I’ve been a fan of Mystery Science Theater 3000 for years. If you’re not familiar, the show consisted of a human host and two wisecracking (puppet) robots ridiculing bad science fiction, fantasy, and horror films, and was generally a hoot! (I pay tribute to the show with my category, “…the Hell?“, which was a common refrain by Tom Servo.)
Like plenty of fans, I found myself almost uncontrollably ridiculing films and television shows, much to the chagrin of my friends and fiancée! After MST3K ended its run in 1999, the comedians on the show apparently felt very much the same way: several of them started a company called RiffTrax, in which they record audio commentaries for movies (‘riffs’) which can be played in sync with the DVD audio track. This brilliant premise means that the RiffTrax folks don’t need to fight for costly film rights and can riff on pretty much any film they like, including new and terrible releases such as The Happening!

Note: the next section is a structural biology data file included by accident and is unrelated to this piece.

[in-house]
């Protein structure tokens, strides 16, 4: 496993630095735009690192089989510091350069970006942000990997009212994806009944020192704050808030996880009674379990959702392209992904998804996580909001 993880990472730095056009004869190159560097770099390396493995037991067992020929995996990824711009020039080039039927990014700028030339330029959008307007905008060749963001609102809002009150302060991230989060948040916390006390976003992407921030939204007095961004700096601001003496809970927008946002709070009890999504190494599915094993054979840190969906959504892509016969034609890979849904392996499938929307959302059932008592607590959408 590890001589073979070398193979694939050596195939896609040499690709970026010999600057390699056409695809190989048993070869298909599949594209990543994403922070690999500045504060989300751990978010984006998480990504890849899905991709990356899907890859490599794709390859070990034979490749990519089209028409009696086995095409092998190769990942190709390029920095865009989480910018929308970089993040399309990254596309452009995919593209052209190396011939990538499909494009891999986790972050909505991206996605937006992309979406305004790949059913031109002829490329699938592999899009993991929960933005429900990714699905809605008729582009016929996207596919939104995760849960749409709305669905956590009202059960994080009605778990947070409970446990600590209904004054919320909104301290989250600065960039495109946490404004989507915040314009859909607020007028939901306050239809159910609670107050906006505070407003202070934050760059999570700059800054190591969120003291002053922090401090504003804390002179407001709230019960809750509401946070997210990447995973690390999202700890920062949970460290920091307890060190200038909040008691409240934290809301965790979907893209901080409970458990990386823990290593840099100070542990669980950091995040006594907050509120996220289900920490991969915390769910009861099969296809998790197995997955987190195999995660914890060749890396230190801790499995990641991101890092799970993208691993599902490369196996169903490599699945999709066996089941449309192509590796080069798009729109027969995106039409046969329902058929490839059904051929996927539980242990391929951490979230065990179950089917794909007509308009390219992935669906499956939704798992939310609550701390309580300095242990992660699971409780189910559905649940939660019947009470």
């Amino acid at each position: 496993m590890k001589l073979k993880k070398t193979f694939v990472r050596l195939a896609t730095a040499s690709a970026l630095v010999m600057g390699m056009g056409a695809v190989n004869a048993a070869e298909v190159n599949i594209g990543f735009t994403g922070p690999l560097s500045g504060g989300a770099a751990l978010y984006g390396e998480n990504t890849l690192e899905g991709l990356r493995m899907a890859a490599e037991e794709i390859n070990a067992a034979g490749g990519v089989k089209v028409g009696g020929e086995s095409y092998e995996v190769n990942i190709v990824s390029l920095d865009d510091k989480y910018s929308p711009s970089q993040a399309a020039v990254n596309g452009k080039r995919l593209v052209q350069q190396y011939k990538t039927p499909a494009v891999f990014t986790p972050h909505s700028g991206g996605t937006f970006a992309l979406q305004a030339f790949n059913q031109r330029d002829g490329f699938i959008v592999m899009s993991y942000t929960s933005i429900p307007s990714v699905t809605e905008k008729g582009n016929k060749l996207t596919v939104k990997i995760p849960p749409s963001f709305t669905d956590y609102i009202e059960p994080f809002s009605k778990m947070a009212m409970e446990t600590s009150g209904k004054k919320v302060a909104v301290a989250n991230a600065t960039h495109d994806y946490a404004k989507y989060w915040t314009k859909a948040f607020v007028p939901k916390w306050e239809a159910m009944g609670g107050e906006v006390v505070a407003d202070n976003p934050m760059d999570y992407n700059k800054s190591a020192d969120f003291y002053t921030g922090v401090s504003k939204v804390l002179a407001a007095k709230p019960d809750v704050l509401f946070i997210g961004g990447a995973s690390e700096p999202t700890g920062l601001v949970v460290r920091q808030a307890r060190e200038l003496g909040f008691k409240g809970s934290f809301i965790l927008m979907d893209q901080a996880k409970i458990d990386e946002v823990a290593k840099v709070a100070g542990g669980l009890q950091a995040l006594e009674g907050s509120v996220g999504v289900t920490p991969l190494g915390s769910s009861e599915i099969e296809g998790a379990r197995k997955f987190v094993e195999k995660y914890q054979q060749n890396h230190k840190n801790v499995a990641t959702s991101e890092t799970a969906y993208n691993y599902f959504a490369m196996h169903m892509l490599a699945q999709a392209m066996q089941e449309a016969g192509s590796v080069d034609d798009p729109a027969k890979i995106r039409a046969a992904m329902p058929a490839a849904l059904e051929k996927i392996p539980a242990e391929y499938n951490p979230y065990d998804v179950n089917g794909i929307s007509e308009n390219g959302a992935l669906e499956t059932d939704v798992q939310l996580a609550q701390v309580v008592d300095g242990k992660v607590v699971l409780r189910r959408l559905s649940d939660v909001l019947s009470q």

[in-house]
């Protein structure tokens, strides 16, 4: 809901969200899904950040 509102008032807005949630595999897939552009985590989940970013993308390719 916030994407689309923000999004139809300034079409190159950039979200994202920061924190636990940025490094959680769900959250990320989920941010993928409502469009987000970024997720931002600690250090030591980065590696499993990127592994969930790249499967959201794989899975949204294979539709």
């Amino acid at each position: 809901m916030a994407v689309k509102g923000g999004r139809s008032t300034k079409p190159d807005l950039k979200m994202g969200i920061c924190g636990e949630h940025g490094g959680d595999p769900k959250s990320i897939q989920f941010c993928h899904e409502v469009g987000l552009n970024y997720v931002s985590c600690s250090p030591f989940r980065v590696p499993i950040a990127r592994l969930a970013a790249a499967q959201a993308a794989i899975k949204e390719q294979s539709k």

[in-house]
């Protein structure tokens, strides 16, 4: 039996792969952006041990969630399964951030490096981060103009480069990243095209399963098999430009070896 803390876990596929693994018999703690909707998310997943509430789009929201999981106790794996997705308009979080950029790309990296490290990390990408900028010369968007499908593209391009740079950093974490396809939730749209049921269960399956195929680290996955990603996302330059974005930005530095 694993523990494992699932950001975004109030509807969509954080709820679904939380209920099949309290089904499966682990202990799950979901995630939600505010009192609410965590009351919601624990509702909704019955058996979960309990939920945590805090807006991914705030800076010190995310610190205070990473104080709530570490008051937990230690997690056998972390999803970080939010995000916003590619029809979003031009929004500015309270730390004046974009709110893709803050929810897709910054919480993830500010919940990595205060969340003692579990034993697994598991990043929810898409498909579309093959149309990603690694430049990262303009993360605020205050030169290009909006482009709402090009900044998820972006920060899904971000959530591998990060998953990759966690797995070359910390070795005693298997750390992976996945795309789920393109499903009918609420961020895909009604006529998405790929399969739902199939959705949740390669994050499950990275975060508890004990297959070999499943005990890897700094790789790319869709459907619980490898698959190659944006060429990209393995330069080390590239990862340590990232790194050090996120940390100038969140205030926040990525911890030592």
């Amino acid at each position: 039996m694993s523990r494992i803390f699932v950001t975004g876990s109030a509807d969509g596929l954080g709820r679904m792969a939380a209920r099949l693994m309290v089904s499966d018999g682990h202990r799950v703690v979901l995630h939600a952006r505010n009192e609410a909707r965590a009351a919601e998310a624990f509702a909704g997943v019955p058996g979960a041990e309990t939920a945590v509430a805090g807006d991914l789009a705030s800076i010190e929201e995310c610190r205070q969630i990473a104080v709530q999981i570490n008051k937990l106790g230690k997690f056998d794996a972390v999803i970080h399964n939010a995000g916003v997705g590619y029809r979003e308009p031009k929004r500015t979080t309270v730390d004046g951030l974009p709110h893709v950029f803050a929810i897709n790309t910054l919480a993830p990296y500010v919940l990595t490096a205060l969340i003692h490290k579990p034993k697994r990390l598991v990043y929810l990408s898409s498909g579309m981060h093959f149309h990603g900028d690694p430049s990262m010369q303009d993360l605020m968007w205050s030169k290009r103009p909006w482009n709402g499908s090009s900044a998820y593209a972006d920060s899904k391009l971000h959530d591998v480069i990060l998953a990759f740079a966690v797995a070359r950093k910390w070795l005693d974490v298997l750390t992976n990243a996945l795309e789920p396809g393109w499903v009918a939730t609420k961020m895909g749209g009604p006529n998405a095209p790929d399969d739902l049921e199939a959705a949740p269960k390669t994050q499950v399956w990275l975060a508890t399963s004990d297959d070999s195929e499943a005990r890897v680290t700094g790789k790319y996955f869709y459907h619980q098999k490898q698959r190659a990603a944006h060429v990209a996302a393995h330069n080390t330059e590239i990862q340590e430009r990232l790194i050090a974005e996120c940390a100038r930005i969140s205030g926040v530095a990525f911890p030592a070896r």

Well, last fall they introduced a new innovation: iRiffs, in which the fans can write, record, and sell their own riffs through the RiffTrax store! I was intrigued, and started writing a script almost immediately. A recent deadline for an iRiff contest (which I didn’t really make) spurred me to finish my iRiff of the 1998 American version of Godzilla, which is now available online! I thought I’d share some observations about the iRiff construction process in this post.
It is a lot of work! I knew this on an intellectual level before I started the process, but it really hits home when one experiences it firsthand. First, there’s the multiple viewings of the same film: Roland Emmerich’s Godzilla is rather amusing the first time you see it, but becomes rather irritating by the fifth time. By the seventh or eighth time watching it I developed an genuine hatred for the shallowness of the characters and their bloody incompetence in all things related to, well, everything.
Filling out the film with a more or less continuous collection of wisecracks is also a challenge. On the first viewing (and even before), a few jokes leapt right out at me, but then nothing came to mind for other long stretches of film. For instance, I found it surprisingly hard to come up with jokes during the long, chaotic action scenes.